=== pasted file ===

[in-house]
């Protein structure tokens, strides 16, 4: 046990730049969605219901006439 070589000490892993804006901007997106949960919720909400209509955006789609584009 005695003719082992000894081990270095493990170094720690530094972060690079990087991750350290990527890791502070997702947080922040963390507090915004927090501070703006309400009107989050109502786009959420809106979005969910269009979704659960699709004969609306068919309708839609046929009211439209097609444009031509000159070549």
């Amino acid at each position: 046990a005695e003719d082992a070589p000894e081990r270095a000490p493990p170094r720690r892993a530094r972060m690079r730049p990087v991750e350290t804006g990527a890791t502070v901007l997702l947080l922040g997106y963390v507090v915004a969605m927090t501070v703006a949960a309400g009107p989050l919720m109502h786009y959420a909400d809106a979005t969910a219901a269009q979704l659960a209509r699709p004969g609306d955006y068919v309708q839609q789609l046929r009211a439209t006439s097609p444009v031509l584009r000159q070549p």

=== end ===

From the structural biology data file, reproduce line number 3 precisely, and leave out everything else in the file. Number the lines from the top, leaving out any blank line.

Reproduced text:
């Amino acid at each position: 046990a005695e003719d082992a070589p000894e081990r270095a000490p493990p170094r720690r892993a530094r972060m690079r730049p990087v991750e350290t804006g990527a890791t502070v901007l997702l947080l922040g997106y963390v507090v915004a969605m927090t501070v703006a949960a309400g009107p989050l919720m109502h786009y959420a909400d809106a979005t969910a219901a269009q979704l659960a209509r699709p004969g609306d955006y068919v309708q839609q789609l046929r009211a439209t006439s097609p444009v031509l584009r000159q070549p």